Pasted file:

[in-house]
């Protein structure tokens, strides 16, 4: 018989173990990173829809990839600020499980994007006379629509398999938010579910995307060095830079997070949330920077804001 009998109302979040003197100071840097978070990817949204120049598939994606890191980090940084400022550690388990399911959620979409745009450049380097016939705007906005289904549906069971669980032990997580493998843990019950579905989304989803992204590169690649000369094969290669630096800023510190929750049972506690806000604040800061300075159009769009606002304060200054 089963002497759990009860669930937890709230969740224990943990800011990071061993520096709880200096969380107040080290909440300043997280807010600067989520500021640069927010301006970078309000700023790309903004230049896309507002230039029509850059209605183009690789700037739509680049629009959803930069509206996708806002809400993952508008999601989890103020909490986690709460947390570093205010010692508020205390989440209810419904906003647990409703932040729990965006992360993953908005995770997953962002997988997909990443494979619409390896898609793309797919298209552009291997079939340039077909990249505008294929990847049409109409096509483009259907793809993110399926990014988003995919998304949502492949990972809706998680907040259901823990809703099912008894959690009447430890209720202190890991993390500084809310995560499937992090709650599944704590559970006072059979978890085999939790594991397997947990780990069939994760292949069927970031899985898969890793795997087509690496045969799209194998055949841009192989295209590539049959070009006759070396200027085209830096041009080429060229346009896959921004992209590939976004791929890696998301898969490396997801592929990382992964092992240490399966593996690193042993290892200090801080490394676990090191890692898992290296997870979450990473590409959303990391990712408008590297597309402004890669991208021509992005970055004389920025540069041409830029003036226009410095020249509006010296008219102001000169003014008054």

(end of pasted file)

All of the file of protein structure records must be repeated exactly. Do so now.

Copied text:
[in-house]
């Protein structure tokens, strides 16, 4: 018989173990990173829809990839600020499980994007006379629509398999938010579910995307060095830079997070949330920077804001 009998109302979040003197100071840097978070990817949204120049598939994606890191980090940084400022550690388990399911959620979409745009450049380097016939705007906005289904549906069971669980032990997580493998843990019950579905989304989803992204590169690649000369094969290669630096800023510190929750049972506690806000604040800061300075159009769009606002304060200054 089963002497759990009860669930937890709230969740224990943990800011990071061993520096709880200096969380107040080290909440300043997280807010600067989520500021640069927010301006970078309000700023790309903004230049896309507002230039029509850059209605183009690789700037739509680049629009959803930069509206996708806002809400993952508008999601989890103020909490986690709460947390570093205010010692508020205390989440209810419904906003647990409703932040729990965006992360993953908005995770997953962002997988997909990443494979619409390896898609793309797919298209552009291997079939340039077909990249505008294929990847049409109409096509483009259907793809993110399926990014988003995919998304949502492949990972809706998680907040259901823990809703099912008894959690009447430890209720202190890991993390500084809310995560499937992090709650599944704590559970006072059979978890085999939790594991397997947990780990069939994760292949069927970031899985898969890793795997087509690496045969799209194998055949841009192989295209590539049959070009006759070396200027085209830096041009080429060229346009896959921004992209590939976004791929890696998301898969490396997801592929990382992964092992240490399966593996690193042993290892200090801080490394676990090191890692898992290296997870979450990473590409959303990391990712408008590297597309402004890669991208021509992005970055004389920025540069041409830029003036226009410095020249509006010296008219102001000169003014008054």